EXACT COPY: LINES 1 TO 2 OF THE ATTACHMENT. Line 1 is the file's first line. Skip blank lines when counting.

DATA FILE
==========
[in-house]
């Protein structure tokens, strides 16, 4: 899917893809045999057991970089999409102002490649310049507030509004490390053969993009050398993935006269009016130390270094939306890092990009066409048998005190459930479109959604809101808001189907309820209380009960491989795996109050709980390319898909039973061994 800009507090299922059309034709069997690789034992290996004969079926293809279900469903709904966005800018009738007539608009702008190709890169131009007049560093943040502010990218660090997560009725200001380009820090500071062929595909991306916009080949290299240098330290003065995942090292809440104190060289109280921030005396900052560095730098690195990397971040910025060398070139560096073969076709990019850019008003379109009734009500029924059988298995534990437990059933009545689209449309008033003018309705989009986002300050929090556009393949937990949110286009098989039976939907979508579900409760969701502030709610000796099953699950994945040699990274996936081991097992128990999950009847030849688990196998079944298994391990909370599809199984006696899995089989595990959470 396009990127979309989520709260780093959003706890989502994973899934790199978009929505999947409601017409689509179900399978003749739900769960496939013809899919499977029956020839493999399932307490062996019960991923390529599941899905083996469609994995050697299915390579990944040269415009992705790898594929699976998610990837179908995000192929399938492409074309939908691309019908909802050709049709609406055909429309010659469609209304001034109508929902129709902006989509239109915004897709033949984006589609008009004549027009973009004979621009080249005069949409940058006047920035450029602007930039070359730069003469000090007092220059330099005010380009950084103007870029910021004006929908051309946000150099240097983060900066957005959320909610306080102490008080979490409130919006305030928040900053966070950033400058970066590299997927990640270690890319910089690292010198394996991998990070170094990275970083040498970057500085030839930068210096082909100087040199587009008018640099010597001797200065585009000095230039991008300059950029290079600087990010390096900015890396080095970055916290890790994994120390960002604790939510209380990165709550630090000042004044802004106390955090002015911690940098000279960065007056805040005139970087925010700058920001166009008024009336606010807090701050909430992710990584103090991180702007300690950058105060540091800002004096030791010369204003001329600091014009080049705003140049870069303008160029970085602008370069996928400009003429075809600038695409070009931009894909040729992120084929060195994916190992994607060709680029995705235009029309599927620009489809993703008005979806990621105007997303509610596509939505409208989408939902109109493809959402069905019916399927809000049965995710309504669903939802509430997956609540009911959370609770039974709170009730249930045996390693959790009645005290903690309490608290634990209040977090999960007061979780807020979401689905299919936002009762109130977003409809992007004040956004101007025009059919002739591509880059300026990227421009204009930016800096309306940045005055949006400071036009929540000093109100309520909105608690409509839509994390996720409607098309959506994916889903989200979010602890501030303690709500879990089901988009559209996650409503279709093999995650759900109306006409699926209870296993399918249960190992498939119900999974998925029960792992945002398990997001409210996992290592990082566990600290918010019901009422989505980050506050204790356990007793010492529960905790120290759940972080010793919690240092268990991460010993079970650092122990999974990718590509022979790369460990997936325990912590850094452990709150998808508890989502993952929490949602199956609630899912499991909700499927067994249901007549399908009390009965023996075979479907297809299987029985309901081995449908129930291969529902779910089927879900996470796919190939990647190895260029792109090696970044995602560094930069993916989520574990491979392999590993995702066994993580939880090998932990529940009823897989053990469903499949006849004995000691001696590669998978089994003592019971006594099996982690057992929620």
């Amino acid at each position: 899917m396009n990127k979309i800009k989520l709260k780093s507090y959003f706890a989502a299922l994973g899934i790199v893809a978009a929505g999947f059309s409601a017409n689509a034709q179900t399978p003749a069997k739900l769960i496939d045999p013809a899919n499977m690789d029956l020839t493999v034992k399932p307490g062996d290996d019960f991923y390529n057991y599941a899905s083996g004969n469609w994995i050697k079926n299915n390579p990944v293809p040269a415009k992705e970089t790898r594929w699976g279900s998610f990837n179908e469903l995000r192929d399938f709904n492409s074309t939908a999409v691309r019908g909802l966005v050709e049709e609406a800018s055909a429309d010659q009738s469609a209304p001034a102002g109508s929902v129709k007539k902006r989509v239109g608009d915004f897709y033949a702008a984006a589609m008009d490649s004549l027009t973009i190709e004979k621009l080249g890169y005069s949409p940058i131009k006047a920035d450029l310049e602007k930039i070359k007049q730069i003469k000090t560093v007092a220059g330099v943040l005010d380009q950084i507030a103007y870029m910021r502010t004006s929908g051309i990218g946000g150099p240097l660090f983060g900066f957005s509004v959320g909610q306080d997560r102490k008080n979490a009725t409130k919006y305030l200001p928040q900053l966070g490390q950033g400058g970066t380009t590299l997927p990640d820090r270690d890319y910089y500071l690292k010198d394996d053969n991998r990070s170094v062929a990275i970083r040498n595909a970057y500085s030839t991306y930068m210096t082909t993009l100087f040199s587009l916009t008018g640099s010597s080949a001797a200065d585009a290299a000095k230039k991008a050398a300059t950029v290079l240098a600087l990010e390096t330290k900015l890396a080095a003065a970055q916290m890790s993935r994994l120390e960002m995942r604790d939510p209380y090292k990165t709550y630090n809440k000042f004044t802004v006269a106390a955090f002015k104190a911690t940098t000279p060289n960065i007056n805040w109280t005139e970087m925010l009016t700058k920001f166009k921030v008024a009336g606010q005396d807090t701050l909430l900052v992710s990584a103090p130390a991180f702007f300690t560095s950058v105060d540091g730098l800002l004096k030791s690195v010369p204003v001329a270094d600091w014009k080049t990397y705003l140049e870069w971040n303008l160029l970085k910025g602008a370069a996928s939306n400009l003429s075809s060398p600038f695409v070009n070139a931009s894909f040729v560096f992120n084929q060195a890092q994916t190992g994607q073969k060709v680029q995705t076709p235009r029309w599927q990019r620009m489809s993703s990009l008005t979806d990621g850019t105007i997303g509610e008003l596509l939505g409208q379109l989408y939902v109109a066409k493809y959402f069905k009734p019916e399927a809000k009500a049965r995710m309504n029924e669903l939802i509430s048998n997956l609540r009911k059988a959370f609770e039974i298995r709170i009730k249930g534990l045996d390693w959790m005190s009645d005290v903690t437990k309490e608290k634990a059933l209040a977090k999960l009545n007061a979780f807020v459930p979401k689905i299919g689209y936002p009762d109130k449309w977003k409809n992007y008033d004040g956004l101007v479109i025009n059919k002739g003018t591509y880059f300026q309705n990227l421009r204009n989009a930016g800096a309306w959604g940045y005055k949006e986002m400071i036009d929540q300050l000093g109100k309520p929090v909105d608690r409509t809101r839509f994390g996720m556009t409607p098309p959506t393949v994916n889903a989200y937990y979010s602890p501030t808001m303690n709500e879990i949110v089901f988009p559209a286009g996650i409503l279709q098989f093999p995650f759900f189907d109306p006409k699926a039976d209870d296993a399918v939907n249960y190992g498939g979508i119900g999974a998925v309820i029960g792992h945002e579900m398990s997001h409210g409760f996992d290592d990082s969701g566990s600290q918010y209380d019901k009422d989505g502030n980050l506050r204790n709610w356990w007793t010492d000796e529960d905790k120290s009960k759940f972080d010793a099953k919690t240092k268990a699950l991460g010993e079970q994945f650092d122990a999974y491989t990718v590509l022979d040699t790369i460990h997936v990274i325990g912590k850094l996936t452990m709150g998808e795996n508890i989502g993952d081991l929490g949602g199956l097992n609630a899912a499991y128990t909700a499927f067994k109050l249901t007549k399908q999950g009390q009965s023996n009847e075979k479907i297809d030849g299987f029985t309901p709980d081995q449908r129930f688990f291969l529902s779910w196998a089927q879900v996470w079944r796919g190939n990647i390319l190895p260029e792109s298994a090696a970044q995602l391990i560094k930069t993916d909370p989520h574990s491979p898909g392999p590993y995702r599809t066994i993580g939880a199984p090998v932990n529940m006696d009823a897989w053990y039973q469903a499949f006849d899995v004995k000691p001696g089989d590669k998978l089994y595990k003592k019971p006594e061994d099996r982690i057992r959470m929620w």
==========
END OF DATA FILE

[in-house]
């Protein structure tokens, strides 16, 4: 899917893809045999057991970089999409102002490649310049507030509004490390053969993009050398993935006269009016130390270094939306890092990009066409048998005190459930479109959604809101808001189907309820209380009960491989795996109050709980390319898909039973061994 800009507090299922059309034709069997690789034992290996004969079926293809279900469903709904966005800018009738007539608009702008190709890169131009007049560093943040502010990218660090997560009725200001380009820090500071062929595909991306916009080949290299240098330290003065995942090292809440104190060289109280921030005396900052560095730098690195990397971040910025060398070139560096073969076709990019850019008003379109009734009500029924059988298995534990437990059933009545689209449309008033003018309705989009986002300050929090556009393949937990949110286009098989039976939907979508579900409760969701502030709610000796099953699950994945040699990274996936081991097992128990999950009847030849688990196998079944298994391990909370599809199984006696899995089989595990959470 396009990127979309989520709260780093959003706890989502994973899934790199978009929505999947409601017409689509179900399978003749739900769960496939013809899919499977029956020839493999399932307490062996019960991923390529599941899905083996469609994995050697299915390579990944040269415009992705790898594929699976998610990837179908995000192929399938492409074309939908691309019908909802050709049709609406055909429309010659469609209304001034109508929902129709902006989509239109915004897709033949984006589609008009004549027009973009004979621009080249005069949409940058006047920035450029602007930039070359730069003469000090007092220059330099005010380009950084103007870029910021004006929908051309946000150099240097983060900066957005959320909610306080102490008080979490409130919006305030928040900053966070950033400058970066590299997927990640270690890319910089690292010198394996991998990070170094990275970083040498970057500085030839930068210096082909100087040199587009008018640099010597001797200065585009000095230039991008300059950029290079600087990010390096900015890396080095970055916290890790994994120390960002604790939510209380990165709550630090000042004044802004106390955090002015911690940098000279960065007056805040005139970087925010700058920001166009008024009336606010807090701050909430992710990584103090991180702007300690950058105060540091800002004096030791010369204003001329600091014009080049705003140049870069303008160029970085602008370069996928400009003429075809600038695409070009931009894909040729992120084929060195994916190992994607060709680029995705235009029309599927620009489809993703008005979806990621105007997303509610596509939505409208989408939902109109493809959402069905019916399927809000049965995710309504669903939802509430997956609540009911959370609770039974709170009730249930045996390693959790009645005290903690309490608290634990209040977090999960007061979780807020979401689905299919936002009762109130977003409809992007004040956004101007025009059919002739591509880059300026990227421009204009930016800096309306940045005055949006400071036009929540000093109100309520909105608690409509839509994390996720409607098309959506994916889903989200979010602890501030303690709500879990089901988009559209996650409503279709093999995650759900109306006409699926209870296993399918249960190992498939119900999974998925029960792992945002398990997001409210996992290592990082566990600290918010019901009422989505980050506050204790356990007793010492529960905790120290759940972080010793919690240092268990991460010993079970650092122990999974990718590509022979790369460990997936325990912590850094452990709150998808508890989502993952929490949602199956609630899912499991909700499927067994249901007549399908009390009965023996075979479907297809299987029985309901081995449908129930291969529902779910089927879900996470796919190939990647190895260029792109090696970044995602560094930069993916989520574990491979392999590993995702066994993580939880090998932990529940009823897989053990469903499949006849004995000691001696590669998978089994003592019971006594099996982690057992929620």